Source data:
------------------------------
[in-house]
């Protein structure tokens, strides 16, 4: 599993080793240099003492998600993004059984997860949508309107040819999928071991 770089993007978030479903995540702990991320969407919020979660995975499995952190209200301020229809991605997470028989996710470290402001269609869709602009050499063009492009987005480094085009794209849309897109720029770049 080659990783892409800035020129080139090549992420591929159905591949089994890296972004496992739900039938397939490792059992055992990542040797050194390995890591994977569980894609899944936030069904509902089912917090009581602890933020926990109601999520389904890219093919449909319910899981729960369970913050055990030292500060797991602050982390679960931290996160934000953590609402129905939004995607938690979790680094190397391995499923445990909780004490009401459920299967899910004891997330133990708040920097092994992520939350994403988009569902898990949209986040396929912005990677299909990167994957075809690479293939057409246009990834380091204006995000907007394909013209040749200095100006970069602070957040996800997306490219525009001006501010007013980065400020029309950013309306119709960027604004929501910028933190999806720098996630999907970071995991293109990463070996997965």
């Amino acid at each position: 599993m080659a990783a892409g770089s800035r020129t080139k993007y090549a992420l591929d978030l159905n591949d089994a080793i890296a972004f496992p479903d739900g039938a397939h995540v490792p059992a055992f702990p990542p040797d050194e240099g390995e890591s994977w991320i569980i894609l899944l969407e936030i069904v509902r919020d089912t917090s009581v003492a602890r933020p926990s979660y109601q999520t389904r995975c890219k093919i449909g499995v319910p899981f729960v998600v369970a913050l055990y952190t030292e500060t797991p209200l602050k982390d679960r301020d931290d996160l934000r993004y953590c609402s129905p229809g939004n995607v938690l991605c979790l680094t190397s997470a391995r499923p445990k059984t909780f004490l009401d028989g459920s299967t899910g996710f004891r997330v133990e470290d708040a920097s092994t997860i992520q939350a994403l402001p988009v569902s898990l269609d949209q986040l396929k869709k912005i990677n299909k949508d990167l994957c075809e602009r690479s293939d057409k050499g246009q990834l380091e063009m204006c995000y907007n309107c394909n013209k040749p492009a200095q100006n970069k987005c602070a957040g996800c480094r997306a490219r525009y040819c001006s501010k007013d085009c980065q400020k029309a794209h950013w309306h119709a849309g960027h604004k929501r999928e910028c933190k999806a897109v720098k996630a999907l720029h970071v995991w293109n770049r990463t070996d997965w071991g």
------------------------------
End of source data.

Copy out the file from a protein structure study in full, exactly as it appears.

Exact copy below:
[in-house]
């Protein structure tokens, strides 16, 4: 599993080793240099003492998600993004059984997860949508309107040819999928071991 770089993007978030479903995540702990991320969407919020979660995975499995952190209200301020229809991605997470028989996710470290402001269609869709602009050499063009492009987005480094085009794209849309897109720029770049 080659990783892409800035020129080139090549992420591929159905591949089994890296972004496992739900039938397939490792059992055992990542040797050194390995890591994977569980894609899944936030069904509902089912917090009581602890933020926990109601999520389904890219093919449909319910899981729960369970913050055990030292500060797991602050982390679960931290996160934000953590609402129905939004995607938690979790680094190397391995499923445990909780004490009401459920299967899910004891997330133990708040920097092994992520939350994403988009569902898990949209986040396929912005990677299909990167994957075809690479293939057409246009990834380091204006995000907007394909013209040749200095100006970069602070957040996800997306490219525009001006501010007013980065400020029309950013309306119709960027604004929501910028933190999806720098996630999907970071995991293109990463070996997965």
């Amino acid at each position: 599993m080659a990783a892409g770089s800035r020129t080139k993007y090549a992420l591929d978030l159905n591949d089994a080793i890296a972004f496992p479903d739900g039938a397939h995540v490792p059992a055992f702990p990542p040797d050194e240099g390995e890591s994977w991320i569980i894609l899944l969407e936030i069904v509902r919020d089912t917090s009581v003492a602890r933020p926990s979660y109601q999520t389904r995975c890219k093919i449909g499995v319910p899981f729960v998600v369970a913050l055990y952190t030292e500060t797991p209200l602050k982390d679960r301020d931290d996160l934000r993004y953590c609402s129905p229809g939004n995607v938690l991605c979790l680094t190397s997470a391995r499923p445990k059984t909780f004490l009401d028989g459920s299967t899910g996710f004891r997330v133990e470290d708040a920097s092994t997860i992520q939350a994403l402001p988009v569902s898990l269609d949209q986040l396929k869709k912005i990677n299909k949508d990167l994957c075809e602009r690479s293939d057409k050499g246009q990834l380091e063009m204006c995000y907007n309107c394909n013209k040749p492009a200095q100006n970069k987005c602070a957040g996800c480094r997306a490219r525009y040819c001006s501010k007013d085009c980065q400020k029309a794209h950013w309306h119709a849309g960027h604004k929501r999928e910028c933190k999806a897109v720098k996630a999907l720029h970071v995991w293109n770049r990463t070996d997965w071991g």